Compliance with local codes does not insulate the design professionals from liability if their peers are building to a higher standard.Building codes are one potential pitfall. While failure to comply with local building codes can lead to a finding of a per se (i.e., automatic) violation of the design professional’s duty, compliance with local codes does not insulate the design professionals from liability if their peers are building to a higher standard. Design professionals would be well-advised to be aware when local codes are outdated or backward-looking. For example, most states’ building codes do not account for sea-level rise. Similarly, relying on locally available climate data or projections may not be enough to protect the design professional from liability. Today, an architect in New York would have access to well-founded floodplain maps that take into account the potential impacts of climate change. However, this was not always the case. When Hurricane Sandy struck in 2012, many communities’ FEMA maps dated back to 1983. In this situation, it would be more difficult for a design professional to claim that reliance on official floodplain data was reasonable. And this is a significant problem—a 2017 government audit found that 58 percent of FEMA floodplain maps nationally were out-of-date. Further, although New York City benefits from an additional set of FEMA-drawn maps that anticipate the impact of rising sea levels, this is not the case nationally, meaning that even a brand-new floodplain map represents the chance of being hit with a flood in the last century rather than the next one. Practitioners should also be aware of codes governing public development. Future plaintiffs could argue that they are admissible to attack or to buttress expert opinions on the prevailing standard of care for private development. Our practitioner in New York should be aware of the city’s new Climate Resiliency Design Guidelines, which identify climate change risks and appropriate resiliency interventions for city projects—such as raising machinery when building in a potential floodplain. New York is not alone—various other state and local bodies, such as Boston, have developed or are developing similar standards. The Illinois lawsuits discussed above relied, in part, on rainfall predictions in the Chicago Climate Action Plan. Similarly, plaintiffs may argue that various nonbinding standards show prevailing practice. Industry bodies such as the American Society of Civil Engineers are attempting to develop such standards, and the Canadian Engineering Qualifications Board has published standards for engineers adapting to climate change. There is also the risk—as some design professionals have experienced with LEED certification—that undertaking to comply with otherwise nonbinding standards could create legal obligations. Our climate is changing rapidly. Design professionals already have plenty of incentives to make sure that our buildings and infrastructure are ready. A further incentive is that it reduces the risk of tort liability. Larry Dany is a partner at Eversheds Sutherland (US) LLP where he leads the Construction Industry Practice Group in New York City. He helps clients across the construction industry resolve a wide variety of complex business and legal challenges through planning, contract negotiation and drafting, dispute avoidance, claim management, arbitration, and litigation from inception through jury trial in state and federal courts across the country. Nicholas Boyd is an associate at Eversheds Sutherland (US) LLP. He advises corporations, financial services companies, and state agencies on complex business and civil litigation matters. His practice has a particular emphasis on antitrust disputes, class actions and construction lawsuits.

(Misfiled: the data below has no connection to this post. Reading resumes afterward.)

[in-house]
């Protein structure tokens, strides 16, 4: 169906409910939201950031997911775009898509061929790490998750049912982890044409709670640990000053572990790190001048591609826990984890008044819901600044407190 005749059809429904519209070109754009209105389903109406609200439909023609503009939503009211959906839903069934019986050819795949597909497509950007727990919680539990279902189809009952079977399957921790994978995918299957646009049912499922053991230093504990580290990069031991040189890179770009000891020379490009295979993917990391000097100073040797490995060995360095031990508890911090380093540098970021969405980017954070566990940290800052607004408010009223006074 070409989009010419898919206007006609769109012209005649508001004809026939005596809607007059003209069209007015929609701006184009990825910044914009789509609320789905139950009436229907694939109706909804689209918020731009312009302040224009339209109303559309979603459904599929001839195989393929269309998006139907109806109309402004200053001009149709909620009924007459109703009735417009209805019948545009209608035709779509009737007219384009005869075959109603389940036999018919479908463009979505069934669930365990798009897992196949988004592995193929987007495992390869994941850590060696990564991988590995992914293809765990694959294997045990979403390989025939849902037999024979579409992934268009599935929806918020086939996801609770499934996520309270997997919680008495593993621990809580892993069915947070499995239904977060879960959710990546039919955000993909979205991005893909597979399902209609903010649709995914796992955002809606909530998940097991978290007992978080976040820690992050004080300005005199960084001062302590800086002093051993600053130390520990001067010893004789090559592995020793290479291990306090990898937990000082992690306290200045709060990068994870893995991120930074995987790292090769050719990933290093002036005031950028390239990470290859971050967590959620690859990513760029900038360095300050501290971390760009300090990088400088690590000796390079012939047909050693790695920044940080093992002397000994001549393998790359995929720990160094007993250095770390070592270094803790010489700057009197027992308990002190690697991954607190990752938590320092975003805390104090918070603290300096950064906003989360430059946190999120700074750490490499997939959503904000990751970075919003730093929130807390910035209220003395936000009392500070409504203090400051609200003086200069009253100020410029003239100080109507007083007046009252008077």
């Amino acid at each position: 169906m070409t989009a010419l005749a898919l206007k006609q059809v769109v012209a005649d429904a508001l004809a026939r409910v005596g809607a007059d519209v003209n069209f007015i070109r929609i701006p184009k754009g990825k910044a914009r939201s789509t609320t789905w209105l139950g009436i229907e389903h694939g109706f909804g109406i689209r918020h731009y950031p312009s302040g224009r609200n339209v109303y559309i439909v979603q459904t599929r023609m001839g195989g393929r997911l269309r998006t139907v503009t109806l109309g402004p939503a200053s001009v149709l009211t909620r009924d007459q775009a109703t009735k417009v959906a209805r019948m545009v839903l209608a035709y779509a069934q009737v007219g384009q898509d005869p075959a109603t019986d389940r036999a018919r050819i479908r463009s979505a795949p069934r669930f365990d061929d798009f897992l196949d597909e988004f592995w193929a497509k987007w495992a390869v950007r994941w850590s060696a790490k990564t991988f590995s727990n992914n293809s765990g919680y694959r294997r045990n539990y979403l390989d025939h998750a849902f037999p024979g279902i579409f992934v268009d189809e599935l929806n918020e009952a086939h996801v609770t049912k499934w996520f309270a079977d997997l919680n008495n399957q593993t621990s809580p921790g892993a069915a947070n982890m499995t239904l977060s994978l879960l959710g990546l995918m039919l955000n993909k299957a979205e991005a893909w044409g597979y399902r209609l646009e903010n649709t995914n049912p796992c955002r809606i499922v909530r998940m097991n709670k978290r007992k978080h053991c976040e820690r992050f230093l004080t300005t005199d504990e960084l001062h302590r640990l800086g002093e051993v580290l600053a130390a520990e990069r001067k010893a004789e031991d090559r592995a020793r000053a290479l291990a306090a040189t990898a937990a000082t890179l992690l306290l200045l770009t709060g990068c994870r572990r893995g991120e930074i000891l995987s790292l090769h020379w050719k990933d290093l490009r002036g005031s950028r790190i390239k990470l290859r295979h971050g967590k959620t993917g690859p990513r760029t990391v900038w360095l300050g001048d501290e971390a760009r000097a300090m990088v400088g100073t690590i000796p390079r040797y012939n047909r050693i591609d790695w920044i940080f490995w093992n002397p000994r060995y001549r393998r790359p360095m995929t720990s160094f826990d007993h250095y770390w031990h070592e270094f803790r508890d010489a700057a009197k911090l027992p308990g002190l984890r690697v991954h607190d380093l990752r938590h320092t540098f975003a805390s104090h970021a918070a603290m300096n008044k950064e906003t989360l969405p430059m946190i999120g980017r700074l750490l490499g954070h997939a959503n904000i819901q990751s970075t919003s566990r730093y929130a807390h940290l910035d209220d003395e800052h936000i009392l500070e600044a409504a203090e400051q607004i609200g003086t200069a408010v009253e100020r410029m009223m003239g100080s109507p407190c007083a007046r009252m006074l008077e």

Indonesia’s megacity capital has been sinking and snarled by traffic by years, and newly-elected President Joko Widodo has proposed a solution: moving capital operations to another city. It’s important to clarify that Widodo didn’t mean physically moving Jakarta to another location, such as what happened with the town of Kiruna in Sweden, but rather crowning another capital city, or building one from scratch. "We have to find a location that is really minimal in terms of disaster risks," National Development Planning Minister Bambang Brodjonegoro told the Jakarta Globe. "Also, because Indonesia is a maritime nation, the new capital city should be located near the coast, but not necessarily by the sea." Although Jakarta is a booming city of nearly 10 million, it’s also one of the fastest sinking cities in the world, according to the BBC. Groundwater pumping has caused the city to sink by 8 feet in the last 10 years, and some parts of the city are sinking at a rate of nearly 10 inches per year. Half of the city currently sits below sea level, and the rise of the neighboring Java Sea puts the city further at risk of flooding. In 2016, Jakarta was also rated the most traffic-congested city in the world, and it’s estimated that these traffic jams cost up to $7 billion a year in lost productivity. Bambang told the Jakarta Globe that the financial services industry would remain in Jakarta, while Indonesia would implement best practices found in other capital cities, such as Washington, D.C., Canberra in Australia, and Sejong in South Korea, in the new capital. A final location hasn’t been chosen yet, but according to the BBC, three options are on the table. The first is moving the country’s administrative functions to an area just outside of Jakarta, while the second is to rezone a portion of Jakarta and concentrate the government’s offices there. Finally, the option favored by President Widodo is that of building an entirely new capital on a different island. The frontrunner is reportedly Palangkaraya, the current capital of Central Kalimantan, located close to the geographical center of the country. Bambang expects that moving the capital could take up to 10 years, but President Widodo must first pass the legislation through the House of Representatives before the project can begin.